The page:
COVID-19 Variants Trigger Rethink, Could Take 7 Years to End Pandemic

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Scientists say that, as variants emerge, the current vaccine strategy needs to be reevaluated. Vaccines show signs of faltering against the developing variants, and a new calculation predicts 7 years to end the pandemic.

New vaccine goal: prevent death, not infections

In the face of vaccines that may prove less effective against preventing the emerging COVID-19 variants, such as those in the UK and South Africa, scientists are suggesting that the importance of the vaccine be centered around protecting the vulnerable from hospitalization and death, rather than preventing infection altogether.

“We probably need to switch to protecting the vulnerable with the best vaccines we have,” said Ravi Gupta, professor of clinical microbiology at the University of Cambridge. “Although they don’t stop infection, they probably do stop you dying.”

South Africa has announced it is halting its vaccination rollout amid faltering effectiveness of the Oxford/AstraZeneca vaccine against the so-called South African variant. South Africa also followed the results of two other vaccines, from Novavax and Janssen, in which effectiveness seems to have been reduced to about 60 percent.

However, other vaccines (Pfizer, Moderna) appear to offer protection against the most severe disease, hospitalization, and death, although those findings are based on lab studies, the Guardian reported.

Pandemic may take 7 years to end, new calculation finds

According to Bloomberg, they have built the largest database of tracking COVID-19 vaccinations around the world. On February 4, Bloomberg said they have tracked 119 million doses administered worldwide.

Doctor Anthony Fauci, an infectious disease expert for the United States, suggested it will take until 70% to 85% of the population has been vaccinated for things to begin to return to normal.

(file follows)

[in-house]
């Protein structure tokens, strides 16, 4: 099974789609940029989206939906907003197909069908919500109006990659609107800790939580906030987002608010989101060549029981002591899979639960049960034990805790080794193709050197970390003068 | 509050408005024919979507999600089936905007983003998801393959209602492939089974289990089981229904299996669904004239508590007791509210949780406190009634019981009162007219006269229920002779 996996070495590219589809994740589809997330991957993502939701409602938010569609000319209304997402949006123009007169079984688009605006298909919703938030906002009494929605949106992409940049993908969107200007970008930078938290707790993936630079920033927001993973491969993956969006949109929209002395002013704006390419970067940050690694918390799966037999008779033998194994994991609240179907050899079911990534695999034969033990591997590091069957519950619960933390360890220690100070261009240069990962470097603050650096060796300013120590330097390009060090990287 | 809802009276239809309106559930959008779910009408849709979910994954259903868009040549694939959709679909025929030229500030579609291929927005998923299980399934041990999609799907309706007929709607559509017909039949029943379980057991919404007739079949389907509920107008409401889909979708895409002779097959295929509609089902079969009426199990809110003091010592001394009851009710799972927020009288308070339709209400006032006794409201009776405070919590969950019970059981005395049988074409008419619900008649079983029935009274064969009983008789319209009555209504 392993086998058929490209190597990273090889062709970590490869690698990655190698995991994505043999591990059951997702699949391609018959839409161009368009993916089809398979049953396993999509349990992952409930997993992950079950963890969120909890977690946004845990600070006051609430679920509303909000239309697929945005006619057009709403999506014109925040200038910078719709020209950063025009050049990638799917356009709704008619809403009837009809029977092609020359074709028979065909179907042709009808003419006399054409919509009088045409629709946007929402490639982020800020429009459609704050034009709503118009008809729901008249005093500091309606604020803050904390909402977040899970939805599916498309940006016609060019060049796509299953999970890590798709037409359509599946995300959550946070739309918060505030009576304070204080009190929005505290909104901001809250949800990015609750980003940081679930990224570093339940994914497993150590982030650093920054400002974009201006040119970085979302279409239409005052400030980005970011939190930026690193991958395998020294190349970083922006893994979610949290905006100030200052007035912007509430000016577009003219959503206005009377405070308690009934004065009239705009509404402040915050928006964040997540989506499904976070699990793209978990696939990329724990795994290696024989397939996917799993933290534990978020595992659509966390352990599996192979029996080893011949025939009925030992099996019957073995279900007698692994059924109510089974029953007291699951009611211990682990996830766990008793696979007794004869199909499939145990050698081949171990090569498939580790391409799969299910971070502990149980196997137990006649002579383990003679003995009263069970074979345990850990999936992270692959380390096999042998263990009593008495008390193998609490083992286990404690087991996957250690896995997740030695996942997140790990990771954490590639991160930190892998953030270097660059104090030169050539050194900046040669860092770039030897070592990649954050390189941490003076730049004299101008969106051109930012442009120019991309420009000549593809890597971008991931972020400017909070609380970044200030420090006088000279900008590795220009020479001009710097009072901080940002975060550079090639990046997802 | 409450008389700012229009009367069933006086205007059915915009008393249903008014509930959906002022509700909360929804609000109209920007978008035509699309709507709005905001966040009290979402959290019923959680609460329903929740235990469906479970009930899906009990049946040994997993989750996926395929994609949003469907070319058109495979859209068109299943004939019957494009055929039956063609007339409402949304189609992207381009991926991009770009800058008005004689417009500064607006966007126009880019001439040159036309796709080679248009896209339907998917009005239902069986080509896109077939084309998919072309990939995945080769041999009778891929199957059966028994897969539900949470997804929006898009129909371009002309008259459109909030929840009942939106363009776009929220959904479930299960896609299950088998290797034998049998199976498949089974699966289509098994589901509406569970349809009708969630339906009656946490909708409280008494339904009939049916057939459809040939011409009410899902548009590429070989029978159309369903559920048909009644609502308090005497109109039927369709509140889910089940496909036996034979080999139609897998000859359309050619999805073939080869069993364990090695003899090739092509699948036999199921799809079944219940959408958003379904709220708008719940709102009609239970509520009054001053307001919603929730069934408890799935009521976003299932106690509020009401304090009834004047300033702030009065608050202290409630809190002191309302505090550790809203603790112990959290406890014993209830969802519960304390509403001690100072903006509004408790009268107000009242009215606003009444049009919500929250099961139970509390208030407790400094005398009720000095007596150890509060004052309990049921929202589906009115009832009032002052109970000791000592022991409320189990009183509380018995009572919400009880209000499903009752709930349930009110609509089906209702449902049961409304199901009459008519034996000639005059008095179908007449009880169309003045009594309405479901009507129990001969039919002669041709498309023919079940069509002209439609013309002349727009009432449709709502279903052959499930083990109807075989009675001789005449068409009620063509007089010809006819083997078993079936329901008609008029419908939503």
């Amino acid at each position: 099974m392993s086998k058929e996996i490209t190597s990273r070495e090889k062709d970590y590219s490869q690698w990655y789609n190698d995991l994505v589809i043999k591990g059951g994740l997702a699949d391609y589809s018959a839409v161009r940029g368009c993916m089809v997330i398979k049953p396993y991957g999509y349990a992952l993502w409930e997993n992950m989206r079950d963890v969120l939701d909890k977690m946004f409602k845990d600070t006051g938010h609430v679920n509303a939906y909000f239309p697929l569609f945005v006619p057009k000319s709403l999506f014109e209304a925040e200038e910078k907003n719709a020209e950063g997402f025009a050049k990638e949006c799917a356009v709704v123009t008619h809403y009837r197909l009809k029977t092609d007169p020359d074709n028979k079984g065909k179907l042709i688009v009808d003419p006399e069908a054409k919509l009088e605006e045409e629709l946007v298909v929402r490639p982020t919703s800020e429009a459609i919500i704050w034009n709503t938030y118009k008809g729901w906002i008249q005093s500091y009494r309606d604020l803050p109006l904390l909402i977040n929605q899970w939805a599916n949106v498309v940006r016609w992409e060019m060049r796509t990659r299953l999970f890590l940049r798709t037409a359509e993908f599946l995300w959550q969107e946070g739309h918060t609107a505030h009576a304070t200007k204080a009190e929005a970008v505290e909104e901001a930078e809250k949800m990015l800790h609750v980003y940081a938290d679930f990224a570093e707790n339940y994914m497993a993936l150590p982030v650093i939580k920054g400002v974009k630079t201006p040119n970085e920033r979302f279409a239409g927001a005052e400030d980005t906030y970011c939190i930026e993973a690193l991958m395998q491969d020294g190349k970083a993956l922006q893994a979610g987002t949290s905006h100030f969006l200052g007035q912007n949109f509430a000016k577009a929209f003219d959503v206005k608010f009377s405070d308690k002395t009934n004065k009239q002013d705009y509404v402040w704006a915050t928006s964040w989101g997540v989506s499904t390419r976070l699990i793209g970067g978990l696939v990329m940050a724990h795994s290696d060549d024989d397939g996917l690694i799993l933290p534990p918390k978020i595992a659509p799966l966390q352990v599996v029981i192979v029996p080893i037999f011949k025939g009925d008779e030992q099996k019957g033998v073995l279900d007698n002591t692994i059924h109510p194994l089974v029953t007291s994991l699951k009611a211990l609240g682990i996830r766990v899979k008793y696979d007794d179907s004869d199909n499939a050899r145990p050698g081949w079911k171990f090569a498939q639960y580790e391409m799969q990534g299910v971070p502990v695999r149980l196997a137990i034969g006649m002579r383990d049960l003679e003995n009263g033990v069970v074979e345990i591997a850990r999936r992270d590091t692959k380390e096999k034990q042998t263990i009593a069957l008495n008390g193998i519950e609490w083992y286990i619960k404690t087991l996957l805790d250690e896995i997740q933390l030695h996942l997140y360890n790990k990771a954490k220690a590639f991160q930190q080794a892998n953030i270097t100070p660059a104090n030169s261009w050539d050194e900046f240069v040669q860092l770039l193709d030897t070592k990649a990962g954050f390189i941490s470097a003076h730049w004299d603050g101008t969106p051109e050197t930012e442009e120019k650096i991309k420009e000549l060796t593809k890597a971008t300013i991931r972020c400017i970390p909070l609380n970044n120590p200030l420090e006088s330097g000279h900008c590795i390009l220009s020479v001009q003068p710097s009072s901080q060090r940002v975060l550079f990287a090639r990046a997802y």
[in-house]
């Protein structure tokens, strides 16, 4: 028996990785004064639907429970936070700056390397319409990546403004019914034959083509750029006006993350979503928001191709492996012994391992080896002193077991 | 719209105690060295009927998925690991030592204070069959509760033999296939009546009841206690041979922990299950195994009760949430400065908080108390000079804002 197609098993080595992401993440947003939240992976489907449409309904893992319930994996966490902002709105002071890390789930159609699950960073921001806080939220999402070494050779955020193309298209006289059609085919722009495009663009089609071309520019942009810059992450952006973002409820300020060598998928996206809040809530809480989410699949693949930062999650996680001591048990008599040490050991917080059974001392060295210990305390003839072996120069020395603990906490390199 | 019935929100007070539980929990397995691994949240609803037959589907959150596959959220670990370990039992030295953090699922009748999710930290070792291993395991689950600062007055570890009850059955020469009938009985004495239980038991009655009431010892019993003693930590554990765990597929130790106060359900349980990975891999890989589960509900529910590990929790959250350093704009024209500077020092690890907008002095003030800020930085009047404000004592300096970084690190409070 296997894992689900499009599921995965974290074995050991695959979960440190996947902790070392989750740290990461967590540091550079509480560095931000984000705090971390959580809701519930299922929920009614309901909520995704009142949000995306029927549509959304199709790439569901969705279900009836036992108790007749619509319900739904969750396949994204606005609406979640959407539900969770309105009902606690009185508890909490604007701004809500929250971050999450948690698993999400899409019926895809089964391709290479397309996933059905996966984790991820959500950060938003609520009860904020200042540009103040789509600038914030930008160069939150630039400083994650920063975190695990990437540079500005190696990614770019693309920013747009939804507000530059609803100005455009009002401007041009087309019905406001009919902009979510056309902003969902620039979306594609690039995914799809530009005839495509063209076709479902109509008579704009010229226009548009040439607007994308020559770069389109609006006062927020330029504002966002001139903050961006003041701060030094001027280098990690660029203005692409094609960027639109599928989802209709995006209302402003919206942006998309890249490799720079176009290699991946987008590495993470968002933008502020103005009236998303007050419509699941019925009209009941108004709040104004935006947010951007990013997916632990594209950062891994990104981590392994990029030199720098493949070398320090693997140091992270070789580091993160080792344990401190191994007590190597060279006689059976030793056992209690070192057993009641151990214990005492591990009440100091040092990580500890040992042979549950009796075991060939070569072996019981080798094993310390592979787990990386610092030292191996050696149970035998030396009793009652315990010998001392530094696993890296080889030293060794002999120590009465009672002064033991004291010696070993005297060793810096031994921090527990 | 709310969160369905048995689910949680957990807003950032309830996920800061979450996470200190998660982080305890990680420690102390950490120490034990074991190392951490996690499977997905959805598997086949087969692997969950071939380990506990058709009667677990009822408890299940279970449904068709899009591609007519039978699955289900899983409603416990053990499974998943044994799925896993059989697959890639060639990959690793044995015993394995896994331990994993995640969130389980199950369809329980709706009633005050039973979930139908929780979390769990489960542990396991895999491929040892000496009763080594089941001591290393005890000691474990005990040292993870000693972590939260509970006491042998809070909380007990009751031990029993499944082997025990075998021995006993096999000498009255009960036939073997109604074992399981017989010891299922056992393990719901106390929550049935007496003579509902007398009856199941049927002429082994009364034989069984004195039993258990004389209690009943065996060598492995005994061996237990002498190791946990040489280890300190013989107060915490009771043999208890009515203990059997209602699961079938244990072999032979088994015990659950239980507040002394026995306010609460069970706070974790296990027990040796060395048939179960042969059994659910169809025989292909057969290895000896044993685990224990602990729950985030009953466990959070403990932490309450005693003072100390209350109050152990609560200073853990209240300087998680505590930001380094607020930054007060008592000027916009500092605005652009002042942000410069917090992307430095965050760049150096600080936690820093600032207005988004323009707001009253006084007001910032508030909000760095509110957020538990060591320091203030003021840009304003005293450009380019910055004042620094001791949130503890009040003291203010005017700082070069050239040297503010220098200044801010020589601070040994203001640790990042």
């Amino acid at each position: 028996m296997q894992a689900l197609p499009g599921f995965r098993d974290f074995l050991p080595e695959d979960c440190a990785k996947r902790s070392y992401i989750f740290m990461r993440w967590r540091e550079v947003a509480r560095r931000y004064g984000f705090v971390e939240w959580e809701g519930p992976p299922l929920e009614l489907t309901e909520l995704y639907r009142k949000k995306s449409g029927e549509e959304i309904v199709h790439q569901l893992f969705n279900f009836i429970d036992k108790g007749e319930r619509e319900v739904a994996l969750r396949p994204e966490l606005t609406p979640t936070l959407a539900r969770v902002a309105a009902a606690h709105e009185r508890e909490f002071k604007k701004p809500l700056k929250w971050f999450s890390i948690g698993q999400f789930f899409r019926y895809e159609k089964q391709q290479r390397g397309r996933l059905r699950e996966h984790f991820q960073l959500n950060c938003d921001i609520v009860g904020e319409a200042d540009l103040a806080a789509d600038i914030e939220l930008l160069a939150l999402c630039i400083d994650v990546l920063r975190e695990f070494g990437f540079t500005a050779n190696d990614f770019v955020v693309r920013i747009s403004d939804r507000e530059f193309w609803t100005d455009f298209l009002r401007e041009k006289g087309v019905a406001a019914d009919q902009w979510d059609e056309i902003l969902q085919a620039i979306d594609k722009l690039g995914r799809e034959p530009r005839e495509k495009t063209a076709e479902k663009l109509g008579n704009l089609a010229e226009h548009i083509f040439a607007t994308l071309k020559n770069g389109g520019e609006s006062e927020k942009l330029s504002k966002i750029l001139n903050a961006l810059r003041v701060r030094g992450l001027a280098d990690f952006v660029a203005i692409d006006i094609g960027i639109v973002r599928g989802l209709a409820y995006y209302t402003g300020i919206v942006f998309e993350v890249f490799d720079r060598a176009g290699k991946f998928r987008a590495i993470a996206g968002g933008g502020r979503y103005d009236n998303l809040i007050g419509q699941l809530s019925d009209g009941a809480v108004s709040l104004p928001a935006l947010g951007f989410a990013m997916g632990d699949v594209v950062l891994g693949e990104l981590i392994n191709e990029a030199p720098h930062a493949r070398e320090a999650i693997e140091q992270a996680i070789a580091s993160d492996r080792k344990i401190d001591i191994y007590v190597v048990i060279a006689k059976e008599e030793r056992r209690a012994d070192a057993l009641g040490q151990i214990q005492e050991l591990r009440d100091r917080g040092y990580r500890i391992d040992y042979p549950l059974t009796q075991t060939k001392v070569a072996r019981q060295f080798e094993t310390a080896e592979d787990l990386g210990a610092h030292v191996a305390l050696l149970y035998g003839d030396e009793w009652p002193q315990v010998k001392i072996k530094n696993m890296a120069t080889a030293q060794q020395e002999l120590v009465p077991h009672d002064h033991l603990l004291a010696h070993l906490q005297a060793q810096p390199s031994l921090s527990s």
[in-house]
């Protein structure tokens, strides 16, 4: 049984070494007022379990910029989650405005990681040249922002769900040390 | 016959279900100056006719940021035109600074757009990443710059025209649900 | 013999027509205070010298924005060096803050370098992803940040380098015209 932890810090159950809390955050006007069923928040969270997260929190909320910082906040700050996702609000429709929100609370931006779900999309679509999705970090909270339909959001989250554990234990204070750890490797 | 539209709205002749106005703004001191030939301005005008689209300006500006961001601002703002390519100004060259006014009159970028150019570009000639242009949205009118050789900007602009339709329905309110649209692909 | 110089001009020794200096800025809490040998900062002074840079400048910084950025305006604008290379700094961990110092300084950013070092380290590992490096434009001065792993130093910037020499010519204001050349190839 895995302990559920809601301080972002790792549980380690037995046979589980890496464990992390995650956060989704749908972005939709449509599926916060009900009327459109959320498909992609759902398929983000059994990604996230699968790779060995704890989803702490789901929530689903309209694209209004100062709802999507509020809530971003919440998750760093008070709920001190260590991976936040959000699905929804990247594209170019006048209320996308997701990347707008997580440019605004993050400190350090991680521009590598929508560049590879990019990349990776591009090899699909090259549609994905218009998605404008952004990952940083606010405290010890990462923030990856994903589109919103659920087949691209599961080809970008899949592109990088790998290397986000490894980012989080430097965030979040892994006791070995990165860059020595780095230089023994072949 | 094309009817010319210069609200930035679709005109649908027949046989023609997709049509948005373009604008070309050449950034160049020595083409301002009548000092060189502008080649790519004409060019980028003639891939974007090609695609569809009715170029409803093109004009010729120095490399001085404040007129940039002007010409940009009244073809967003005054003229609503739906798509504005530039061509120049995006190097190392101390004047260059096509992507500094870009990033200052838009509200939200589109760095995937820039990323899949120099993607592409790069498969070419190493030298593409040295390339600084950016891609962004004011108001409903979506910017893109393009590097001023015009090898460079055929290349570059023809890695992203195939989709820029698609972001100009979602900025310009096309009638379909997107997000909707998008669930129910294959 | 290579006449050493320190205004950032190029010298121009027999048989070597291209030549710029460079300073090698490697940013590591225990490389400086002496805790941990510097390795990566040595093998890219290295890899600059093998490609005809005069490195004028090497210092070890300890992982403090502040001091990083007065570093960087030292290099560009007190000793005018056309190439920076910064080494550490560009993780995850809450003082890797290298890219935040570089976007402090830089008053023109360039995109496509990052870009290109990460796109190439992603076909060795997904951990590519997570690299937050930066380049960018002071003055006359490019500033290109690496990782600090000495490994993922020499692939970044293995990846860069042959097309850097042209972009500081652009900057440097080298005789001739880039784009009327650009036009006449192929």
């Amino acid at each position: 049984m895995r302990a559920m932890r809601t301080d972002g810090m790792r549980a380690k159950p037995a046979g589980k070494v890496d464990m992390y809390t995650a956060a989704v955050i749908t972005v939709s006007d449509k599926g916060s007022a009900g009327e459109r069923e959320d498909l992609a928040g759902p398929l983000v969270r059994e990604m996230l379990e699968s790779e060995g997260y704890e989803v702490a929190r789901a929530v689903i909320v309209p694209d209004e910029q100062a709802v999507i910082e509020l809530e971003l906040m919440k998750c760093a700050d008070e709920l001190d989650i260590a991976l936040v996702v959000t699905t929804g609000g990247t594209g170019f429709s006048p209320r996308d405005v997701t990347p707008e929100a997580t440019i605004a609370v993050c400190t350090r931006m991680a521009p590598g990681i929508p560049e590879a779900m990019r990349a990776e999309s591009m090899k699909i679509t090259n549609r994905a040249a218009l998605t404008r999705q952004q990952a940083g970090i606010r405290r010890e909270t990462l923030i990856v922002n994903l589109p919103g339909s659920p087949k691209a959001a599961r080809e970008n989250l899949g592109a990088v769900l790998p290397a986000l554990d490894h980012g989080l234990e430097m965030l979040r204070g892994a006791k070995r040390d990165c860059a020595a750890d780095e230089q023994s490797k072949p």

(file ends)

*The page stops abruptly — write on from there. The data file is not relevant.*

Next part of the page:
In the United States, the current vaccination rate is 1,339,525 doses per day on average, according to Bloomberg. At this rate, Bloomberg calculates, it will require 11 months for 75 percent of the population in the US to be vaccinated with a two-dose vaccine.

However, in general, the more wealthy Western countries are progressing with vaccinations faster than the rest of the globe. Across the world, poorer countries are being vaccinated less rapidly.

On a global level, according to Bloomberg’s calculations, at the current pace, it will take seven years until 75 percent of the world’s population can be vaccinated.

South Africa halts vaccine rollout after shot falters against variant, more US cases identified

One of the more troubling variant of COVID-19 is the one circulating in South Africa. The country’s minister of health said Sunday that South Africa is halting its rollout of the AstraZeneca-University of Oxford Covid-19 vaccine, following a new analysis which suggested that the injection “provides minimal protection” against mild disease caused by the variant, Stat News reported.

South Africa plans to institute a new process for studying vaccines in a research phase to try and determine that each vaccine reduces Covid hospitalizations despite the widespread new variant in the country. The temporary halt is deemed necessary to establish enough clinical efficacy information.

The variant, known as B.1.351, was first seen in South Africa and has since spread to other countries. On Friday, officials from the Virginia Department of Health reported that the first case of the SARS-CoV-2 variant B.1.351 was identified in a sample taken from an adult resident of eastern Virginia, NBC reported.

A case was also reported in South Carolina by the CDC on January 28.

U.K. COVID-19 variant is spreading rapidly through US, study finds

A COVID-19 variant known as the UK variant, and officially known as as B.1.1.7, is spreading rapidly through the United States, doubling its prevalence every week and a half, according to new research released on Sunday, the Washington Post reported.

The variant has caused much of the UK to shut down.

According to a forecast study released by the Centers for Disease Control and Prevention (CDC), it anticipates the variant becoming dominant COVID-19 infection in the United States by late March.

While it is known that the variant is more contagious than earlier forms of COVID-19, it is unknown as yet whether it is more lethal. Typically, viruses survive by becoming more contagious and less lethal. When they become more lethal, they kill the host, and thus eradicate themselves.

As of last week, Florida led the nation with the most cases of the variant, followed by California.